By NICHOLE GOLDEN, Staff Writer | Published December 7, 2017 | En Español
ATLANTA—Volunteers devoted to serving people with HIV/AIDS gathered at a Dec. 1 Mass “For a World Living with AIDS” at Our Lady of Lourdes Church, Atlanta.
Held annually on World AIDS Day, the Mass is hosted alternately by parishes with HIV/AIDS ministries.
Archbishop Wilton D. Gregory was the celebrant for this year’s Mass, which is a time to remember and pray for lives lost, for people living with the virus, their caregivers and family members and for a cure.
More than 60 people attended the Friday evening Mass, organized by Justice and Peace Ministries of the archdiocese.
In his homily, Archbishop Gregory spoke of the need for today’s disciples to be alert of the signs of the times including the global reaction to the pandemic of HIV/AIDS.
“We have lived with this reality now for more than a generation, and our responses to the disease and to the sorrow that it has left in its wake have been both inspiring and occasionally horrifying,” he said. “Thanks be to God, we can now speak about HIV/AIDS as an illness that is indiscriminate in its reach and impact.”
Growing awareness is a sign of solidarity that all people must experience as society searches for cures and consoles those impacted, he said.
The archbishop noted, however, there is a disturbing aspect of the epidemic that is not to be ignored.
“Some people still want to focus exclusively upon how HIV/AIDS is transmitted and those people who may have suffered disproportionately from its presence,” said Archbishop Gregory.
This type of bigotry, he emphasized, has existed for all of human history.
“This evening, in prayer and at the Eucharist, we gladly embrace the people who continue to endure this disease and its repercussions, whether personally or because one of their loved ones suffers or has succumbed to this plague,” he said.
The archbishop prayed for “a softening of the heart of humanity” to be more compassionate toward the suffering.
The parish AIDS quilt was displayed on the altar. The quilt features names of friends and family who died from the virus.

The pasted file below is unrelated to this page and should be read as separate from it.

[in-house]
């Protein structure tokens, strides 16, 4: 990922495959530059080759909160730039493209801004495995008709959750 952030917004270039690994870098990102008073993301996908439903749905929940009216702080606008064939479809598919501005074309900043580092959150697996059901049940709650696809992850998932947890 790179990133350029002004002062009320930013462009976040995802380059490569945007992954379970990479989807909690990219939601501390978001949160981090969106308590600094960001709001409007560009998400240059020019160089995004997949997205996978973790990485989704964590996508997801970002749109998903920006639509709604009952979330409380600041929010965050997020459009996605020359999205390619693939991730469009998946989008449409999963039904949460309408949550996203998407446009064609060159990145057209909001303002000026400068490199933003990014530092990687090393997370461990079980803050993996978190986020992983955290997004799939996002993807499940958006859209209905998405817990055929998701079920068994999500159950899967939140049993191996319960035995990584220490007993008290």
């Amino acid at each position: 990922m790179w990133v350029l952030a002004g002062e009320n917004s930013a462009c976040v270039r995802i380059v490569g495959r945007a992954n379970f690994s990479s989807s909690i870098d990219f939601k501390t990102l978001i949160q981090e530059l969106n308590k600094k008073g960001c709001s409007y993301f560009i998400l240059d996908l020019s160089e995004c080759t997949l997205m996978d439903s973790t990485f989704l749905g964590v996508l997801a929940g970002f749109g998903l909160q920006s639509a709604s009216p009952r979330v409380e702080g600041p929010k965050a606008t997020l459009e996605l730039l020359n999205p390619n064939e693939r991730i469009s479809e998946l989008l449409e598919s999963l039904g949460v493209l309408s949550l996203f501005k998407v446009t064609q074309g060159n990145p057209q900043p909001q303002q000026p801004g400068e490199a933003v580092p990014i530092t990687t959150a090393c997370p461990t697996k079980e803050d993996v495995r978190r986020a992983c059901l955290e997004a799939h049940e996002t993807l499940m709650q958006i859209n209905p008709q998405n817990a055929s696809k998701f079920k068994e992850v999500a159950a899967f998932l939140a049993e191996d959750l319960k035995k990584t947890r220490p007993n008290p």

Archbishop Gregory said the quilt serves as a “sacramental reminder” of the many talented and vibrant people taken by the disease.
He said the Catholic Church, while not perfect in its response to the crisis, is a face of compassion and a sign of hope.
The archbishop concluded with a prayerful plea—“May we enter a new year with much more hope than fear, more love than hate, more compassion than apathy and more reasons to believe in the dignity of all men and women rather than examples that betray common dignity.”
The director of Justice and Peace Ministries, Kat Doyle, presented a monetary donation to Mercy Care at The Edgewood Center, Atlanta, at the Mass.
“It was funded through grant monies we have from the Catholic Campaign for Human Development (CCHD) second collection,” said Doyle of the contribution.
The donation helps Edgewood Center provide permanent housing for those living with HIV/AIDS and for MARTA transportation to and from appointments.
Hazel Mitchell, case manager for Mercy Care at The Edgewood, accepted the donation. She said the program has 46 residents, primarily men, which reflects the face of the disease locally.
Mitchell said one of their newest residents is just 21 years old and recently diagnosed.
According to the Centers for Disease Control and Prevention (CDC), 39,782 people were diagnosed with HIV in the United States in 2016. An estimated 1.1 million people are living with HIV, and about one in seven don’t know it.
The CDC’s Division of HIV/AIDS Prevention said Southern states accounted for more than half of new HIV diagnoses in 2016, while making up 38 percent of the national population.
Simon’s Call, the AIDS ministry of Our Lady of Lourdes, and other parishes and ministries, support Edgewood residents.
Janis Griffin, leader of Simon’s Call, has been involved with the ministry for 20 years. Griffin said they provide a quarterly brunch for the residents, who were previously homeless. At the Christmas brunch, they will be providing gifts of sheets, towels and other supplies.
The ministry has 17 volunteers, and while it used to provide monthly meals, other ministries and churches started to step in and share the work.
“It’s a wonderful thing,” said Griffin about the increased awareness and involvement.
Mitchell said the social support, including food and Bingo games, means connection to others for their residents.
“That’s a real opportunity to interact,” she said.
Simon’s Call has an annual ice cream social to raise funds for Edgewood’s residents and also maintains the parish memorial AIDS quilt.
“It’s about 10 by 10. It has 100 names … too many names,” said Griffin.